09 May 2015

Chrysanthemums for Mother’s Day

Did you buy your mother flowers for Mother’s Day? Crysanths for mum, or ‘mums for mom, as the Americans would say?

Mother’s Day in New Zealand and Australia (and many other parts of the world, but not all) is celebrated on the second Sunday in May, so today’s the day. And just as the red rose is the iconic bloom for Valentine’s Day so the chrysanthemum is the quintessential floral tribute for Mother’s Day. Perhaps it’s because the plant blooms in May (at least, in the southern hemisphere) or maybe it's because its name co-incidentally ends in the letters M U M.

This lovely plant, from the family Asteraceae, originated in Asia and north-eastern Europe but is now cultivated by gardeners around the world. Though most loved for the variety of the size, texture and colour of its flowers, the chrysanthemum also has medicinal, insecticidal and culinary uses.

Not only that but this wonder plant is even good for the environment. The Clean Air Study undertaken by NASA examined which common indoor plants could provide a natural way of reducing toxic agents in the air and showed that the Chrysanthemum morifolium can eliminate benzene, formaldehyde, trichloroethylene, xylene, toluene and ammonia from the atmosphere. So, when you buy your mother a chrysanthemum this Mother’s Day, you’ll also be benefitting her health.

Such a gorgeous flower has, naturally, been the inspiration for writers and poets throughout history so I thought I would include here some quotations to accompany my images. My photographs were taken at The Wintergarden at Auckland Domain which currently has a very splendid display of chrysanthemums in celebration of Mother’s Day. If you are in Auckland, I would definitely recommend a visit – the blooms are simply glorious. And here’s wishing a very happy Mother’s Day to mums all around the world!

'When, lo! I mark a little way apart / The sovereign glory of this waning year / That now, alone, unheralded hath come, / In gorgeous robes - alas, my fickle heart / Forgets the dead, and laughs that she is here, / The royal queen of fall, Chrysanthemum.' ~ Albert Bigelow Paine, ‘Chrysanthemum’, from Rhymes by Two Friends, Albert Bigelow Paine & William Allen White, M. L. Izor and Son, Fort Scott, 1893, p.26.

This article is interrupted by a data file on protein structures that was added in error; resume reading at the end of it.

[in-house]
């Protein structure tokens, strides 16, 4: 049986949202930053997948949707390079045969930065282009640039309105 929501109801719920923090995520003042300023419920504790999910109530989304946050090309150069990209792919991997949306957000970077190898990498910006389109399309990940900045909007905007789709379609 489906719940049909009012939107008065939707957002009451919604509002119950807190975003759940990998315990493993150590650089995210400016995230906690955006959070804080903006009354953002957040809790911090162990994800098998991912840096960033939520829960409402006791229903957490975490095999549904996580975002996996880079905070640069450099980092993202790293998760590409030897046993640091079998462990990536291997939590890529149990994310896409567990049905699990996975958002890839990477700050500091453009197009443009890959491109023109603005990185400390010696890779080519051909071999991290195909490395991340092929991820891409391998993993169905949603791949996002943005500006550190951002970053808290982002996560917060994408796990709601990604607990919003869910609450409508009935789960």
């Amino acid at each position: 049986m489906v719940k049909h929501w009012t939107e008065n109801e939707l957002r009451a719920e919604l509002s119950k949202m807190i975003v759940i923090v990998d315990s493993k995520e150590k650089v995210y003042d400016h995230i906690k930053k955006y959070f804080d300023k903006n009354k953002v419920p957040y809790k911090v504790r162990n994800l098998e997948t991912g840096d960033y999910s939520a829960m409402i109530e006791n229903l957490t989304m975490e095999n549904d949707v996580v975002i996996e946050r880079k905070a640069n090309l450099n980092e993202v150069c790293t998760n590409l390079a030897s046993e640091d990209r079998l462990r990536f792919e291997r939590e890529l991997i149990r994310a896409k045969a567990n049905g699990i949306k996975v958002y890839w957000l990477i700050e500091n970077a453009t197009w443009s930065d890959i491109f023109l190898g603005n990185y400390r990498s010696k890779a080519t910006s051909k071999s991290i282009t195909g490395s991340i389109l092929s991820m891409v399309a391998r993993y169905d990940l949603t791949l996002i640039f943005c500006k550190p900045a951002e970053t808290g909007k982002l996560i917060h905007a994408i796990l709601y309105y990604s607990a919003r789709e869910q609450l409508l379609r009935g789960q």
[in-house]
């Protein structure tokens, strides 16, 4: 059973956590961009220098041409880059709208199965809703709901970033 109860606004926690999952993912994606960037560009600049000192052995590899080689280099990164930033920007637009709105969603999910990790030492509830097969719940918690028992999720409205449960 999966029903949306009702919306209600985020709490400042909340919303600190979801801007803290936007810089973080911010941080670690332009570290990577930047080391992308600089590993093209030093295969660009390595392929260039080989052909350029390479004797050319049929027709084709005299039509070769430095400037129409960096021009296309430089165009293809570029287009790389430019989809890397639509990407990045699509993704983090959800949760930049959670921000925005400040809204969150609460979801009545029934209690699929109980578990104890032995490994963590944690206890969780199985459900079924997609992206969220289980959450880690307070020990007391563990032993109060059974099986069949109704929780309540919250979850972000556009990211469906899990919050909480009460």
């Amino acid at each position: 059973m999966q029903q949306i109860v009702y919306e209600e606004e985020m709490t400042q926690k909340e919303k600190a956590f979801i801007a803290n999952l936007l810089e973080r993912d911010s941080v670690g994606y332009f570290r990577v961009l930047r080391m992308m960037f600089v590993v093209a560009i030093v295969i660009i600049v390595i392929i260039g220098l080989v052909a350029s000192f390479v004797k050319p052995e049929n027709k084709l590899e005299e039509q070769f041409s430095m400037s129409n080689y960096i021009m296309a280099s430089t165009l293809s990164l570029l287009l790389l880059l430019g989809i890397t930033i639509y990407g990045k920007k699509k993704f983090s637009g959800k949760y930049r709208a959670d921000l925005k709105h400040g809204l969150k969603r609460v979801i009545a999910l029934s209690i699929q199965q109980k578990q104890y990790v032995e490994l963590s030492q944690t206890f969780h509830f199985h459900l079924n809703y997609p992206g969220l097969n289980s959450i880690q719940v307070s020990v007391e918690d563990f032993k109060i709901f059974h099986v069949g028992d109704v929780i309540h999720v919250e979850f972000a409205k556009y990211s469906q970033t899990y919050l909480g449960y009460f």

'As we watch the summer days depart / And the painted leaves in silence fall, / And the vines are dead upon the wall; / A dreamy sadness fills each heart, / Our garden seems a dreary place, / No brilliant flowers its borders grace, / Save in a sheltered nook apart, / Where gay beneath the autumn sun / Blooms our own Chrysanthemum. ' ~ Hattie L. Knapp, ‘Chrysanthemum’, from Poets and Poetry of Kansas, edited by Thomas W. Herringshaw, American Publishers' Association, Chicago, 1894, p.116.

'Too late its beauty, lonely thing, / The season's shine is spent, / Nothing remains for it but shivering / In tempests turbulent. /  Had it a reason for delay, / Dreaming in witlessness / That for a bloom so delicately gay / Winter would stay its stress?' ~ Thomas Hardy, ‘The Last Chrysanthemum’, Poems of the Past and Present.

‘It was a day as different from others days as dogs are from cats and both of them from chrysanthemums or tidal waves or scarlet fever.’ ~ John Steinbeck, ‘The Crysanthemums’, a short story from his collection The Long Valley.

Fair gift of Friendship! and her ever bright / And faultless image! welcome now them art, / In thy pure loveliness—thy robes of white, / Speaking a moral to the feeling heart; / Unscattered by heats—by wintry blasts unmoved— / Thy strength thus tested—and thy charms improved. ~ Anna Peyre Dinnies, ‘To a White Chrysanthemum’, reported in Hoyt's New Cyclopedia Of Practical Quotations, 1922, p.117.

Chrysanthemums from gilded argosy / Unload their gaudy scentless merchandise. ~ Oscar Wilde, ‘Humanitad’, Stanza 11, reported in Hoyt's New Cyclopedia Of Practical Quotations, 1922, p.117.

‘Why don’t you get a haircut? You look like a chrysanthemum.’ ~ P. G. Woodhouse.

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